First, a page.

The Department for Health and Social Care (DHSC) has set out a five-point strategy to build cyber resilience in the health and care sector.
It said the strategy, to run until 2030, is aimed at ensuring services in the NHS and adult social care are better protected from cyber threats and sensitive information is held securely.
The first of the five points is to identify areas of the sector where disruption could cause the greatest harm to patients. Measures within this will include creating a common language for measuring and recording cyber risk, gathering data to build a system-wide threat picture, regularly reviewing standards to match changing risk profiles, and setting clear minimum standards for areas identified as risks.
Second is to take advantage of the scale of the sector in using national resources and expertise, with measures such as laying out clear roles and accountability, providing central support to cyber security initiatives, and providing a health technology assessment and remediation service.
The third point is in ensuring leaders are engaged with cyber specialists in the services, with a plan to embed the cyber profession in health and care and offer cyber training to the general workforce.
Fourth is to embed security into the framework of emerging technology, through engagement with critical suppliers, developing pathways to improve communications with them when responding to cyber events or vulnerabilities, embedding the Cyber Assessment Framework into the Data Security and Protection Toolkit, and setting out minimum expectations for IT lifecycle management.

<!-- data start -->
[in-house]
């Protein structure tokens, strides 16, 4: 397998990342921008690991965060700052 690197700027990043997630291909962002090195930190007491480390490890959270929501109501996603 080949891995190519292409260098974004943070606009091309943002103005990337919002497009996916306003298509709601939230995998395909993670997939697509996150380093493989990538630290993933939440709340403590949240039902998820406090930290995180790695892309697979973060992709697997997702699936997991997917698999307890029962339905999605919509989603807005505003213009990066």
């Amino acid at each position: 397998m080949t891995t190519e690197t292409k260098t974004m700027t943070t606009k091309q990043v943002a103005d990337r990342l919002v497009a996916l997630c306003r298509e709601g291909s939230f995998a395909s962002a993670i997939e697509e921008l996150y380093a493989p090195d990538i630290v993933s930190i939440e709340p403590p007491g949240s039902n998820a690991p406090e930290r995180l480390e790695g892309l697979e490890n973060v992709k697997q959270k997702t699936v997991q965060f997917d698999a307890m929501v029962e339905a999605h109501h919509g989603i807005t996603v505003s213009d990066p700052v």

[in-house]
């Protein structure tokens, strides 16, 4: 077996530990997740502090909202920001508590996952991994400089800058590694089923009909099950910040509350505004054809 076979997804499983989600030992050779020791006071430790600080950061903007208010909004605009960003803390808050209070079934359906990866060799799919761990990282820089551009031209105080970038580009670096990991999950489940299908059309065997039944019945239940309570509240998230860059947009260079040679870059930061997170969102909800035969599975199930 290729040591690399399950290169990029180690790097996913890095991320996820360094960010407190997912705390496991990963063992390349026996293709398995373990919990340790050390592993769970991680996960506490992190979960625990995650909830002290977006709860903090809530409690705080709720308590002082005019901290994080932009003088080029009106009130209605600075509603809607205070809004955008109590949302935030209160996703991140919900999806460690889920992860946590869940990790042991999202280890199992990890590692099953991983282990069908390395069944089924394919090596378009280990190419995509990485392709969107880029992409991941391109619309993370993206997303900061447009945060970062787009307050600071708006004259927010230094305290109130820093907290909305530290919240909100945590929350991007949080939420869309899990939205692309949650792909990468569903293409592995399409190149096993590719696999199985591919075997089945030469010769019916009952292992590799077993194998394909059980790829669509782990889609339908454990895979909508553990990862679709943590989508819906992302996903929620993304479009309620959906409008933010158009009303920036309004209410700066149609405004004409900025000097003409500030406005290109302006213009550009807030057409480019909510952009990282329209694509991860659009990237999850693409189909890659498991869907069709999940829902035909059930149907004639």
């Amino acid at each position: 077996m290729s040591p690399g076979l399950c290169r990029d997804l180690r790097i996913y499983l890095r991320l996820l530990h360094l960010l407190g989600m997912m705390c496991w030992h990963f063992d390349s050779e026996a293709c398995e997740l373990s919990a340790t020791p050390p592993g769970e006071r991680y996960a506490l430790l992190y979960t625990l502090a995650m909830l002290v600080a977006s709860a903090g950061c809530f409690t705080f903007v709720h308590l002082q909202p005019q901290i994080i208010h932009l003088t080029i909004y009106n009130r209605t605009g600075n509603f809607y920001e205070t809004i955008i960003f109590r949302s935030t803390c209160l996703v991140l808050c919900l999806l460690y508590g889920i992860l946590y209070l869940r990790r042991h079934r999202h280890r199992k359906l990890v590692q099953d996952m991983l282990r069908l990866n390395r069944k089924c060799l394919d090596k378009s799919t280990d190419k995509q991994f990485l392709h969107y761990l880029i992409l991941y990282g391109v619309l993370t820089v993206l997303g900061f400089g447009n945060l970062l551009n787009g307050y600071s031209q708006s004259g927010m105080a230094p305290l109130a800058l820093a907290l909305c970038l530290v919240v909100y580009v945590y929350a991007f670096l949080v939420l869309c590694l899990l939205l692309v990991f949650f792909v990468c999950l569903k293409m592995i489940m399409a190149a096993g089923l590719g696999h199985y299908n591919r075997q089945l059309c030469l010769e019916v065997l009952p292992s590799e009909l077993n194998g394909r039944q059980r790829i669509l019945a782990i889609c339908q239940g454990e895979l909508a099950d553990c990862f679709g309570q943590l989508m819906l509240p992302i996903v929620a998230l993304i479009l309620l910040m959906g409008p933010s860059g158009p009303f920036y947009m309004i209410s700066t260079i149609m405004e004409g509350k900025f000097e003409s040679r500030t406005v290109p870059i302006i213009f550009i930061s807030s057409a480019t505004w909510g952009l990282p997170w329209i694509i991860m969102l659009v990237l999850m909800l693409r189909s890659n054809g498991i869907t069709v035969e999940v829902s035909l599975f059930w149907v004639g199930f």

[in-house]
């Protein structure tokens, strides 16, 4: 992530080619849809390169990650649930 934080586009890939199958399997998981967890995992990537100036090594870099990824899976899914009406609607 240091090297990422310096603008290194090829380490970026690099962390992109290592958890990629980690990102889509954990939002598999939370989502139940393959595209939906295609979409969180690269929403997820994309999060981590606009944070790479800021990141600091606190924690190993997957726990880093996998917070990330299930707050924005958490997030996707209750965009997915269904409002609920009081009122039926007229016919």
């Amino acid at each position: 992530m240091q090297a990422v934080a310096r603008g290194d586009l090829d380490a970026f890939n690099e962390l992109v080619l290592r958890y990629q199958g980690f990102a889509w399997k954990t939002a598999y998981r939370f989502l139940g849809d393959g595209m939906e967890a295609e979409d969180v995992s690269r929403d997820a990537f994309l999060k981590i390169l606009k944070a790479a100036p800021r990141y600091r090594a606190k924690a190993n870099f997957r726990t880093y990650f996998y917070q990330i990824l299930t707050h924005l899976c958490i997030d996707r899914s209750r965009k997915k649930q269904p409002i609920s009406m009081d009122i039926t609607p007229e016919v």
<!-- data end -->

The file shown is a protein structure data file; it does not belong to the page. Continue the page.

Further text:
Fifth is in supporting every health and care organisation to minimise the impact and recovery time of a cyber incident. Steps include ‘dry run’ exercises for plans to respond and recover from attacks, working with the National Cyber Security Centre to manage the technical response to a sector-wide attack, and deploying incident response teams to support local organisations when necessary.
A full implementation plan will be published in summer 2023. It will include detailed activities and defining metrics on resilience over the next two to three years, DHSC said.
In addition, national cyber security teams will work with local and regional health and care organisations to achieve the aims of the strategy. This will include strengthening the NHS England Cyber Security Operations Centre and carrying out a review of cyber security in adult social care.
Health Minister Lord Markham said: “We’re harnessing the power of technology to deliver better, safer care to people across the country - but at the same time it’s crucial we’re also bolstering the defences of our health and care services.
“This new strategy will be instrumental to ensure every organisation in health and adult social care is set up to meet the challenges of the future.
“This is an important step to ensure we’re building an NHS which is sustainable and fit for the future, with patients at the centre.”
DHSC said the health and social care sector has made good progress in recent years, using the increasing number of cyber defence and response tools it has at its disposal, and is now much better protected from attacks than it was at the time of the WannaCry cyber attack in 2017.